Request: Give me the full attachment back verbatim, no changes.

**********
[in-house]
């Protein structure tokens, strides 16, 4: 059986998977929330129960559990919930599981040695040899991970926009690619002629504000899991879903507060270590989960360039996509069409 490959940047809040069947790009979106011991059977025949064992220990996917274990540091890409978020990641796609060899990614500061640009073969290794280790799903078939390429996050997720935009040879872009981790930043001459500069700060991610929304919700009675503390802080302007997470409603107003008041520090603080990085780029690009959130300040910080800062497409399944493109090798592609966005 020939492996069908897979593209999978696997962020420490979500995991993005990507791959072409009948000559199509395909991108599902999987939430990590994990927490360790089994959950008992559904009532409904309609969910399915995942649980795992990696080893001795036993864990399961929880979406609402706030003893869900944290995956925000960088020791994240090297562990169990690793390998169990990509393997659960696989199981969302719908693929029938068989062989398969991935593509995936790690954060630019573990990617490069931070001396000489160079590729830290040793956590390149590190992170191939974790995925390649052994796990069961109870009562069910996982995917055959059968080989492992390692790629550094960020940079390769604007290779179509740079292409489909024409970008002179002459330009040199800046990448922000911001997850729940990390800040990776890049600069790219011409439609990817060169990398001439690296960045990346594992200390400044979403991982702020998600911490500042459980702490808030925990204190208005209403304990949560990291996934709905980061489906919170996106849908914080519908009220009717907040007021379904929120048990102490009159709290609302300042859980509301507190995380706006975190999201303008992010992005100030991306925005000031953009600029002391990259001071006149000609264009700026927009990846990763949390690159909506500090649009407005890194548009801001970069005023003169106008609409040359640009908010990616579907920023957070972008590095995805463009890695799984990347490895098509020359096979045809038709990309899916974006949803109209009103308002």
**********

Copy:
[in-house]
């Protein structure tokens, strides 16, 4: 059986998977929330129960559990919930599981040695040899991970926009690619002629504000899991879903507060270590989960360039996509069409 490959940047809040069947790009979106011991059977025949064992220990996917274990540091890409978020990641796609060899990614500061640009073969290794280790799903078939390429996050997720935009040879872009981790930043001459500069700060991610929304919700009675503390802080302007997470409603107003008041520090603080990085780029690009959130300040910080800062497409399944493109090798592609966005 020939492996069908897979593209999978696997962020420490979500995991993005990507791959072409009948000559199509395909991108599902999987939430990590994990927490360790089994959950008992559904009532409904309609969910399915995942649980795992990696080893001795036993864990399961929880979406609402706030003893869900944290995956925000960088020791994240090297562990169990690793390998169990990509393997659960696989199981969302719908693929029938068989062989398969991935593509995936790690954060630019573990990617490069931070001396000489160079590729830290040793956590390149590190992170191939974790995925390649052994796990069961109870009562069910996982995917055959059968080989492992390692790629550094960020940079390769604007290779179509740079292409489909024409970008002179002459330009040199800046990448922000911001997850729940990390800040990776890049600069790219011409439609990817060169990398001439690296960045990346594992200390400044979403991982702020998600911490500042459980702490808030925990204190208005209403304990949560990291996934709905980061489906919170996106849908914080519908009220009717907040007021379904929120048990102490009159709290609302300042859980509301507190995380706006975190999201303008992010992005100030991306925005000031953009600029002391990259001071006149000609264009700026927009990846990763949390690159909506500090649009407005890194548009801001970069005023003169106008609409040359640009908010990616579907920023957070972008590095995805463009890695799984990347490895098509020359096979045809038709990309899916974006949803109209009103308002």